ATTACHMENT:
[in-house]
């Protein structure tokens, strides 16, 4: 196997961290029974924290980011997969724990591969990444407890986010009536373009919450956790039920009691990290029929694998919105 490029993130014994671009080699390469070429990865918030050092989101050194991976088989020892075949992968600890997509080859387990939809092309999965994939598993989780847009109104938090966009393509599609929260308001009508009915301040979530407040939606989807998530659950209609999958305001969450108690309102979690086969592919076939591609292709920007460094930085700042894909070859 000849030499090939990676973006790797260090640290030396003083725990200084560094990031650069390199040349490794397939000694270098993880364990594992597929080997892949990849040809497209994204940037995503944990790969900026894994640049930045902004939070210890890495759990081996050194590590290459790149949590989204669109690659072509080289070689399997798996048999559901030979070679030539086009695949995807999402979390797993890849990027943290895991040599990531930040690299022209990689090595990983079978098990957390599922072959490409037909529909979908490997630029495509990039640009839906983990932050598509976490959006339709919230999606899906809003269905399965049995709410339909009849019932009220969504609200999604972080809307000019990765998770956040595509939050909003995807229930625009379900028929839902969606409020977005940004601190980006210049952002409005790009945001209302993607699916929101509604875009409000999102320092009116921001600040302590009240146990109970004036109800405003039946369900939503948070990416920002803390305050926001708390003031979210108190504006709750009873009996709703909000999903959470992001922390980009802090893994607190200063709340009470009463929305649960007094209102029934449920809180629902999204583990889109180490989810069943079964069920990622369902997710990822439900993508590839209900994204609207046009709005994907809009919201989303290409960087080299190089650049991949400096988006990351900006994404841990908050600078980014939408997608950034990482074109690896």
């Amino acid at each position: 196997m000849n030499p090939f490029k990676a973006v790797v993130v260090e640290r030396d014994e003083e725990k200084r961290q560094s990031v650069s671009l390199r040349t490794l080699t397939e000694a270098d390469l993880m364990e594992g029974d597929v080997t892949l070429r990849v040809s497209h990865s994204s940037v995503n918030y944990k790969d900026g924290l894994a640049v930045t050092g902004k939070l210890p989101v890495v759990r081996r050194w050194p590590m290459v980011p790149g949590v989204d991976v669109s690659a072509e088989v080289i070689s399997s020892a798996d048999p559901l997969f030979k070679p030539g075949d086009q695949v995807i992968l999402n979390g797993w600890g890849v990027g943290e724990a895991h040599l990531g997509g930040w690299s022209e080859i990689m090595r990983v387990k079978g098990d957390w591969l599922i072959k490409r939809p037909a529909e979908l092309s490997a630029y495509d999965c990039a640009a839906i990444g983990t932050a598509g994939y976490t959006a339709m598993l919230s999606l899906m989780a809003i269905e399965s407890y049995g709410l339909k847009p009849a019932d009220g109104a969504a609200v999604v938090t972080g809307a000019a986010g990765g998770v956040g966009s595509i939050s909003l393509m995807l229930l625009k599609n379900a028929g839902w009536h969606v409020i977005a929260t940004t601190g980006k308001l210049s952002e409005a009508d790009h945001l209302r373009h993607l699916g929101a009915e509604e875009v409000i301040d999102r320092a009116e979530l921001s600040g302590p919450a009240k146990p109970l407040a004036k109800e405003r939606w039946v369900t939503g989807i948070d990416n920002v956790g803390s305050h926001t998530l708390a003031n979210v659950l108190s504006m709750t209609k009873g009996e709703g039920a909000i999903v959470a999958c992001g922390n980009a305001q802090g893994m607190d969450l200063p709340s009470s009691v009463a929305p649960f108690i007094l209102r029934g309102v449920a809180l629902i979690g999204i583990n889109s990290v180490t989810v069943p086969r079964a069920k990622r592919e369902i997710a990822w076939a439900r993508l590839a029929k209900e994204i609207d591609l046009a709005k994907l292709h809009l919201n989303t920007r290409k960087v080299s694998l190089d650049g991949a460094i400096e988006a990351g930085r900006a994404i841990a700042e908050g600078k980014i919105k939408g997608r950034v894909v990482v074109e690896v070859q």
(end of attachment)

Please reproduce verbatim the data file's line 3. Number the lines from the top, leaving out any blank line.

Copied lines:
């Amino acid at each position: 196997m000849n030499p090939f490029k990676a973006v790797v993130v260090e640290r030396d014994e003083e725990k200084r961290q560094s990031v650069s671009l390199r040349t490794l080699t397939e000694a270098d390469l993880m364990e594992g029974d597929v080997t892949l070429r990849v040809s497209h990865s994204s940037v995503n918030y944990k790969d900026g924290l894994a640049v930045t050092g902004k939070l210890p989101v890495v759990r081996r050194w050194p590590m290459v980011p790149g949590v989204d991976v669109s690659a072509e088989v080289i070689s399997s020892a798996d048999p559901l997969f030979k070679p030539g075949d086009q695949v995807i992968l999402n979390g797993w600890g890849v990027g943290e724990a895991h040599l990531g997509g930040w690299s022209e080859i990689m090595r990983v387990k079978g098990d957390w591969l599922i072959k490409r939809p037909a529909e979908l092309s490997a630029y495509d999965c990039a640009a839906i990444g983990t932050a598509g994939y976490t959006a339709m598993l919230s999606l899906m989780a809003i269905e399965s407890y049995g709410l339909k847009p009849a019932d009220g109104a969504a609200v999604v938090t972080g809307a000019a986010g990765g998770v956040g966009s595509i939050s909003l393509m995807l229930l625009k599609n379900a028929g839902w009536h969606v409020i977005a929260t940004t601190g980006k308001l210049s952002e409005a009508d790009h945001l209302r373009h993607l699916g929101a009915e509604e875009v409000i301040d999102r320092a009116e979530l921001s600040g302590p919450a009240k146990p109970l407040a004036k109800e405003r939606w039946v369900t939503g989807i948070d990416n920002v956790g803390s305050h926001t998530l708390a003031n979210v659950l108190s504006m709750t209609k009873g009996e709703g039920a909000i999903v959470a999958c992001g922390n980009a305001q802090g893994m607190d969450l200063p709340s009470s009691v009463a929305p649960f108690i007094l209102r029934g309102v449920a809180l629902i979690g999204i583990n889109s990290v180490t989810v069943p086969r079964a069920k990622r592919e369902i997710a990822w076939a439900r993508l590839a029929k209900e994204i609207d591609l046009a709005k994907l292709h809009l919201n989303t920007r290409k960087v080299s694998l190089d650049g991949a460094i400096e988006a990351g930085r900006a994404i841990a700042e908050g600078k980014i919105k939408g997608r950034v894909v990482v074109e690896v070859q």